It was easy for our team to embrace the inherent connections. As coaches, our work is grounded in positive psychology and helping our clients build healing resources. Through our work together plus an awareness of bias as taught by socio-psychologist Daniel Kahneman, we have come to believe that modern and post-modern people of the Western world are barely, if at all, aware of the collective, internal bias towards a pathogenic approach to health. This bias is so unconscious that not only have we lost the skills necessary to think about health and illness salutogenically, we also limit our potential for healing and our choices of interventions, and we take for granted the basic bio-medical model that offers cures by manipulating our bodies and minds with quasi-scientifically supported causal interventions, dominated by drugs and surgery. The bio-medical model is not wrong; it is partial.
Rather than thinking of myself as living in an alternative universe, however – one in which I accept my symptoms of dis-ease as information that I can utilize, as signposts for growth, as challenges that make me stronger and even as gifts that lead to a richer, more integrated life, I found myself with a group of soul mates, exploring our own journeys and intersections that guide us in helping others through this enchanted, though at times painful, healing landscape.
To this end, I invite you into the world of Coaching and Healing: Transcending the Illness Narrative. I’m proud to share the work of my colleagues. We feel there is wisdom in these pages. My own narrative is more subtly found in the book, having to do with my personal and professional journey as a healer. Through this work, my colleagues Reggie Marra and Lois MacNaughton have been developing Narrative Healing, a teachable approach to working with healing, one that coaches and healers alike will find meaningful and usable.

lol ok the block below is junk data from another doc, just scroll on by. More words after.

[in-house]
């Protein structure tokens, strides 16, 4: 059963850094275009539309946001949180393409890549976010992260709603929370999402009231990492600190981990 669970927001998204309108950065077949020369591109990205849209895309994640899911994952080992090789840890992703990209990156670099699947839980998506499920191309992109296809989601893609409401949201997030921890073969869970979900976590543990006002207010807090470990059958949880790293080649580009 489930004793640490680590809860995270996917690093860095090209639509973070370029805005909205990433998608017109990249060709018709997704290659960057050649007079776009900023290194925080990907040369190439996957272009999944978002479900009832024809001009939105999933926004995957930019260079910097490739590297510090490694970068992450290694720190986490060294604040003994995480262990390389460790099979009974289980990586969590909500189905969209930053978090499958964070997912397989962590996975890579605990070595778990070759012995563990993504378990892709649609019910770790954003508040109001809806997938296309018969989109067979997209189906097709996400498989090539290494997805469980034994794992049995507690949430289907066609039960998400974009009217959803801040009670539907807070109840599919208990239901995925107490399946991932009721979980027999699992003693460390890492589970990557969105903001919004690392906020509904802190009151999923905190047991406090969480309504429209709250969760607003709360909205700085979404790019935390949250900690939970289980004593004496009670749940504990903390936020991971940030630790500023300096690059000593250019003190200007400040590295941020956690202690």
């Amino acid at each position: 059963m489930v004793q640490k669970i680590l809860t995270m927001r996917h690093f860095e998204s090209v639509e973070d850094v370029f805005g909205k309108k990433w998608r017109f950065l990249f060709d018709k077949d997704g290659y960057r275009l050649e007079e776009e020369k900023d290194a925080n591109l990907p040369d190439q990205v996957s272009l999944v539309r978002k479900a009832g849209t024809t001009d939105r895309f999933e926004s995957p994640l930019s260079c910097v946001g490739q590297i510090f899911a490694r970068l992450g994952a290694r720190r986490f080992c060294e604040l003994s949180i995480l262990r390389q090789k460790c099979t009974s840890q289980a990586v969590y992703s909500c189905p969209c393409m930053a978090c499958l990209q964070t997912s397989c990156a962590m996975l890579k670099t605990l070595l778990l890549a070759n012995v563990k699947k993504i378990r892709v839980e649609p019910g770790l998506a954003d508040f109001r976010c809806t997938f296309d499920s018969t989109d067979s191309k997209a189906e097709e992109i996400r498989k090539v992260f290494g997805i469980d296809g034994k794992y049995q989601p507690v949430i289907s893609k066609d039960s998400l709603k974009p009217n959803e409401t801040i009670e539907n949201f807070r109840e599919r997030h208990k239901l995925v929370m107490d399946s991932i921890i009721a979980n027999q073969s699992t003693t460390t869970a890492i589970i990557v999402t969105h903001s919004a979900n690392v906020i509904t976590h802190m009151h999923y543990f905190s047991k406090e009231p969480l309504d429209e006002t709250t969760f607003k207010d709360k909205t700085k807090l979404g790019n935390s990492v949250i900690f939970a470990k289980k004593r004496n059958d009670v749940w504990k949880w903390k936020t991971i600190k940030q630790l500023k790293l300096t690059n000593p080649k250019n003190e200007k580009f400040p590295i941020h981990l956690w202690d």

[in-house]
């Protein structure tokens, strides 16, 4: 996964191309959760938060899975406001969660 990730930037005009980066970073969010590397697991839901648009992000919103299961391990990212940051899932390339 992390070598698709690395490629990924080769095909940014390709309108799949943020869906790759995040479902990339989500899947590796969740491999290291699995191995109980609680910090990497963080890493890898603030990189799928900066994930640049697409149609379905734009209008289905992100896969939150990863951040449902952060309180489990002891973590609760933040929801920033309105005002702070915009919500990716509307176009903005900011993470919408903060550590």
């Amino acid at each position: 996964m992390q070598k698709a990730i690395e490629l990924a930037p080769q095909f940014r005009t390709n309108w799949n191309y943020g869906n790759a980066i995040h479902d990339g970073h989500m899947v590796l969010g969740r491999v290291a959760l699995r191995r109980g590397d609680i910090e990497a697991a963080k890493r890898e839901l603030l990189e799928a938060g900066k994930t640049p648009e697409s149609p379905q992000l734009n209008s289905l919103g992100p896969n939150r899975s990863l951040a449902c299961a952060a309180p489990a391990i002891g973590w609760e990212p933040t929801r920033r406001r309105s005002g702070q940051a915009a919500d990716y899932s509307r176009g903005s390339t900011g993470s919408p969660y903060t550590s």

Narrative Healing forms the cornerstone of Narrative Health Coaching – an emerging healing technique and useable framework that is easily integrated into most medical approaches to healing. Essentially, Narrative Health Coaching offers the means to engage a salutogenic healing process within which one can still prescribe any other medical modality, even if it’s pathogenic, while still salutogenically engaging the patient or client. Narrative Health Coaching is integrative. It is one of the few therapies that integrates pathogenic and salutogenic approaches.
For me, it reflects my own growth as a healer and a teacher. I can allow a client’s tendency to want to fix the problem to complement the growth model found in our salutogenic approach. I continue to see success at relieving suffering in others while also facilitating growth and deepening consciousness. As well, at Teleosis, we are able to share this work with health professionals and coaches alike. These professionals are able to integrate this work into their own healing and coaching practices. I invite you to find out more through our classes at the Teleosis Institute.